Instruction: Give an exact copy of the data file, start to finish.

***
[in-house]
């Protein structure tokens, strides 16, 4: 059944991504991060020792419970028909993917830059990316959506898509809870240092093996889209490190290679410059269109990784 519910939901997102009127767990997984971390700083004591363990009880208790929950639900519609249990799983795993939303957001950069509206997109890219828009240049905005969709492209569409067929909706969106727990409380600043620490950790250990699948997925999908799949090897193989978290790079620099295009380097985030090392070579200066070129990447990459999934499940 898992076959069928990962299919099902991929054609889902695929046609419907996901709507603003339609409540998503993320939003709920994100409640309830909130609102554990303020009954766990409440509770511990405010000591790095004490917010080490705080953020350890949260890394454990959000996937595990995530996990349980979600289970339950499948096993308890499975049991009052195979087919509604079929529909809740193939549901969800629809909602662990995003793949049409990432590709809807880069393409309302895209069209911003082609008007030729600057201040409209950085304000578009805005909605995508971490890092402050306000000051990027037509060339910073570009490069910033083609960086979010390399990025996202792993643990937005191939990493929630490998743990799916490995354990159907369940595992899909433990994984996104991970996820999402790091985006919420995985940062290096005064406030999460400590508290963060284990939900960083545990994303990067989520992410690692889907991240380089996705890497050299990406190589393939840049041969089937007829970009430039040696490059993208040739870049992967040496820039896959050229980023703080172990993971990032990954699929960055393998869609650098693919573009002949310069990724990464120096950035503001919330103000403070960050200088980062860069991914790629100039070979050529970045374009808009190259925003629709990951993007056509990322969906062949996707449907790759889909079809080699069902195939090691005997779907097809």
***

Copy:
[in-house]
């Protein structure tokens, strides 16, 4: 059944991504991060020792419970028909993917830059990316959506898509809870240092093996889209490190290679410059269109990784 519910939901997102009127767990997984971390700083004591363990009880208790929950639900519609249990799983795993939303957001950069509206997109890219828009240049905005969709492209569409067929909706969106727990409380600043620490950790250990699948997925999908799949090897193989978290790079620099295009380097985030090392070579200066070129990447990459999934499940 898992076959069928990962299919099902991929054609889902695929046609419907996901709507603003339609409540998503993320939003709920994100409640309830909130609102554990303020009954766990409440509770511990405010000591790095004490917010080490705080953020350890949260890394454990959000996937595990995530996990349980979600289970339950499948096993308890499975049991009052195979087919509604079929529909809740193939549901969800629809909602662990995003793949049409990432590709809807880069393409309302895209069209911003082609008007030729600057201040409209950085304000578009805005909605995508971490890092402050306000000051990027037509060339910073570009490069910033083609960086979010390399990025996202792993643990937005191939990493929630490998743990799916490995354990159907369940595992899909433990994984996104991970996820999402790091985006919420995985940062290096005064406030999460400590508290963060284990939900960083545990994303990067989520992410690692889907991240380089996705890497050299990406190589393939840049041969089937007829970009430039040696490059993208040739870049992967040496820039896959050229980023703080172990993971990032990954699929960055393998869609650098693919573009002949310069990724990464120096950035503001919330103000403070960050200088980062860069991914790629100039070979050529970045374009808009190259925003629709990951993007056509990322969906062949996707449907790759889909079809080699069902195939090691005997779907097809």